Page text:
Pacquiao Got Robbed

To call Timothy Bradley's split decision over Manny Pacquiao late Saturday night/Sunday morning a bad decision is to miss the point entirely. God knows there have been classic bad decisions in boxing history--the first being the Joe Louis-Jersey Joe Wolcott fight in 1947. Louis was awarded a decision despite hitting the deck twice. Another was the Oscar De La Hoya-Shane Mosely fight in 2003, in which de la Hoya cleaned Mosely's clock but had his victory stolen by the officials' seeing eye dogs.

But what happened in this fight wasn't in the same universe. This wasn't a bad decision, it was an out-and-out lie. Nothing so crooked has been perpetrated on the ticket-buying public in this generation - or any other that I know of.'s Dan Rafael, probably the sharpest boxing writer around, scored it 119-109 Pacquiao, and HBO's unofficial judge, Harold Lederman, probably the best scorer in boxing right now, also had it 119-109, which means, in effect 11-1 rounds for Pacquiao.

I had it 10-1-1. In hindsight, though, I was probably being a little generous..

The CompuBox numbers back us up, showing that Pacquiao landed more punches than Bradley in at least 10 of the 12 rounds. Manny landed 253 of 751 punches thrown (34%) while Bradley landed just 115 of 839 (19%). Pacquiao also landed 82 more so-called "power shots," 190-108.

Yes, I know the argument against CompuBox scoring - simply landing a punch doesn't mean that you landed he harder punch, and a power puncher like Rocky Marciano could land one power punch which negated 100 thrown by his opponent.

Okay, but the vast majority of fighters are not Rocky Marciano, and in any event there was not only no knockout last night, there weren't any knockdowns. The naked eye confirmed what the statistics said: Manny Pacquiao not only landed far more punches, he landed the much harder punches, staggering the unbeaten Bradley at least three times during the fight.

Let me make this as clear as possible: I did not see Bradley land one hard, clean shot the entire bout. And in case you award points for aggressiveness, there wasn't any question as to who the aggressor was: Pacquiao was the one moving forward the entire fight.

And here's how the officials scored it. Judge Jerry Roth scored it 115-113 Pacquiao - that's 7 rounds to 5. Officials C.J. Ross and Duane Ford both scored it 115-13 Bradley, meaning they thought Bradley won 7 of the 12 rounds. .

Here's what I think of Roth's scoring: if he thought Pacquiao won only 7 rounds of the 12, he should retire from judging fights. As for Ross and Ford, I don't know what motivated them, but their judgment was disgraceful.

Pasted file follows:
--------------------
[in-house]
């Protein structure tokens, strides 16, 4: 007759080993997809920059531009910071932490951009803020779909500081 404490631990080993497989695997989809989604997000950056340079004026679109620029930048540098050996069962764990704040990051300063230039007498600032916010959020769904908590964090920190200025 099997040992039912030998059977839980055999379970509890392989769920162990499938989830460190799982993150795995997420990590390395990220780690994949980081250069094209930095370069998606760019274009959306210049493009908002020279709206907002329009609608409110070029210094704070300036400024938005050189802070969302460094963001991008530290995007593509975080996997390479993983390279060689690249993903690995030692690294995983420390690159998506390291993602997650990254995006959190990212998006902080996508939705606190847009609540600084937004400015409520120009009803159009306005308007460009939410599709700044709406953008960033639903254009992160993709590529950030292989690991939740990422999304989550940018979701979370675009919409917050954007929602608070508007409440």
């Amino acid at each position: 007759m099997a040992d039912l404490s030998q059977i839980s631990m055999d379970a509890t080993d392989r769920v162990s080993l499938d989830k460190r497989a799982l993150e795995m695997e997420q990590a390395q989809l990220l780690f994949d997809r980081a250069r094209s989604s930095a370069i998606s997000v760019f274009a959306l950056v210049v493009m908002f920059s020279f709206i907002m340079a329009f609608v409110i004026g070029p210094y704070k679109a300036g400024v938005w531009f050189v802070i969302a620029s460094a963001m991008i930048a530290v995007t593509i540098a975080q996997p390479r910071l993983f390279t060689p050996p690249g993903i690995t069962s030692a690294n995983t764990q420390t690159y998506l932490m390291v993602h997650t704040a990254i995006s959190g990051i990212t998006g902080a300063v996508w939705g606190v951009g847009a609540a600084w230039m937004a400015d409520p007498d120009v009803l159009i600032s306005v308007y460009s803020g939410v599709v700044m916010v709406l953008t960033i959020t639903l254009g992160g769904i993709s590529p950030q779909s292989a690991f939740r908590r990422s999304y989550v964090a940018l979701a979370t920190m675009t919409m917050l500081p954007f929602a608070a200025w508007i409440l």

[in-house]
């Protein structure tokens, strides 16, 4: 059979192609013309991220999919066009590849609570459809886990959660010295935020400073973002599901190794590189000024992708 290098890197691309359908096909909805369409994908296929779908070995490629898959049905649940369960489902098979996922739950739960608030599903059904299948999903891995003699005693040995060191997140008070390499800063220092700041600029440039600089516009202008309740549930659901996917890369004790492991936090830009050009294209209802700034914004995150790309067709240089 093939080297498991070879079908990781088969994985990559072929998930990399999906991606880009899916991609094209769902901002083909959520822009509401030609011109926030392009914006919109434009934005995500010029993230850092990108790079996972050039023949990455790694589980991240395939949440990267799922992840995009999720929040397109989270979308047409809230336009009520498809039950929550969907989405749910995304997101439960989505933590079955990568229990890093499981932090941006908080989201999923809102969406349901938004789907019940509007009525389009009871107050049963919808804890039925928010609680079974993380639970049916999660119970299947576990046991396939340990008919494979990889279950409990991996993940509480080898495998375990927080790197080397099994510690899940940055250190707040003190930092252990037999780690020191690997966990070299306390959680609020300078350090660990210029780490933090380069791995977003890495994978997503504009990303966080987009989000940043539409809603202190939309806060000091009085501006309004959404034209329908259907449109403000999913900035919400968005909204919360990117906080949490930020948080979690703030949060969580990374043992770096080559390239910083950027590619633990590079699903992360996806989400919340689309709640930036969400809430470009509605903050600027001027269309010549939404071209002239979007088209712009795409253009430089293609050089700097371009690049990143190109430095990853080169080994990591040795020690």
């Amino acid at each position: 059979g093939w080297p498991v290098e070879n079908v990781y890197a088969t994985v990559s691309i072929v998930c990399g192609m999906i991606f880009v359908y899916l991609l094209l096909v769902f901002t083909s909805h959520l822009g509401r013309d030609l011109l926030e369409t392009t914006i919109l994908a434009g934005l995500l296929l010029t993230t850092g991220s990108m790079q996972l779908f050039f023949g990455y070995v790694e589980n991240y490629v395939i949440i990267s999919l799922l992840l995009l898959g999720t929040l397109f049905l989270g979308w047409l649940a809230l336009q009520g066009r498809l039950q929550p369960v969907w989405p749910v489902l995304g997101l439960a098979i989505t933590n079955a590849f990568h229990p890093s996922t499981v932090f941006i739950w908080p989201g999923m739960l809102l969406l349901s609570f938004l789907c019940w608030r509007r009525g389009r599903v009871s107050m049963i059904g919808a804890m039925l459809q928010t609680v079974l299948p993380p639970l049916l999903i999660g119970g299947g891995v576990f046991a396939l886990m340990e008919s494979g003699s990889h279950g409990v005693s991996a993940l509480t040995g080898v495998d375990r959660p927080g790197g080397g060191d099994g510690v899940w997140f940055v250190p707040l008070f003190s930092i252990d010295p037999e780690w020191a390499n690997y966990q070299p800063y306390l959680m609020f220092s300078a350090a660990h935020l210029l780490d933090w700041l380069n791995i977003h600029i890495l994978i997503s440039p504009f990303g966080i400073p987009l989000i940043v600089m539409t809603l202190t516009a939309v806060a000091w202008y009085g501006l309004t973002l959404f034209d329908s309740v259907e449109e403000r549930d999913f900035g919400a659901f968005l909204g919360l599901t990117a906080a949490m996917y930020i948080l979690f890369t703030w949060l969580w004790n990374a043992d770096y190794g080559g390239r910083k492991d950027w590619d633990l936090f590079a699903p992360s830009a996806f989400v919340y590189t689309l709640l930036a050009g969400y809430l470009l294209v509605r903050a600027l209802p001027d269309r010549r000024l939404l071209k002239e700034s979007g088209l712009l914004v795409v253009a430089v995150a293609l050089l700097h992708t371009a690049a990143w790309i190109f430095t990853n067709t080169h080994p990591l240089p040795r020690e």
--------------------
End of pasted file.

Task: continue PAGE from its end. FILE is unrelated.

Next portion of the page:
The fight's promoter Bob Arum thought so, too: I couldn't believe the decision. This was totally lop-sided. I had it 10 rounds to 2 for Pacquiao."

Good for you, Bob - but let's review who benefited most from this travesty. I hear people asking why Arum or anyone fix against Pacquiao knowing that there was such a huge bundle of money to be made on a Manny Pacquiao-Floyd Mayweather, Jr fight? Well, you wouldn't if you thought that fight would ever happen. But I think three years of fruitless side-stepping from Mayweather's corner - all this stuff about Pacquiao being n performance enhancing drugs and that he needs to take drug tests under condition agreeable to Mayweather's camp - clearly indicates that Mayweather isn't ever going to fight Pacquiao. And Pacquiao, who has been under contract to arum, is soon to become a free agent.

So the biggest payday out there by far would be a Pacquiao-Bradley rematch. - and quel surprise! - Arum already has a contract for the rematch. In fact, Bradley actually tweeted a photo of the rematch poster back on May 28! The rematch is set for November 10.

No one knows exactly how deep this corruption goes. Rumors have been rampant that Pacquiao has spent through much of his fortune an actually had to take a $2 million advance from Arum a couple of months ago. Are HBO or anyone else connected with this rematch going to step up and say something?

I'm betting that whatever happens, which will probably be little or nothing - in other words the fight will go on in November as if there was nothing rotten about it - ESPN's Teddy Atlas will not be involved. No sooner was the decision announced than Atlas, visibly staggered by the absurdity of the decision, told another ESPN commentator, "Unfortunately, the scorers of rights are often incompetent. Sometimes they're more [sic] than incompetent. Sometimes they're corrupt. Boxing doesn't have a national commission like other sports do. Doesn't have a police body, like other sports have. And therefore you get this kind of situation. I'm not sure if it's accurate that Pacquiao was about to leave one of the kingpins of the sport, Bob Arum " - it is accurate, BTW - "his contract was running out ... And when that happens, sometimes funny things happen. But the bottom line is, if you're an honest man, if you're a competent person that knows what he's watching, Pacquiao won that fight ..."

"It's an injustice to the sport, injustice to the fighters, injustice to the fan base. It's one of the fallacies, it's one of the problems with the sport of boxing right now, is that the wrong guy wins sometimes."


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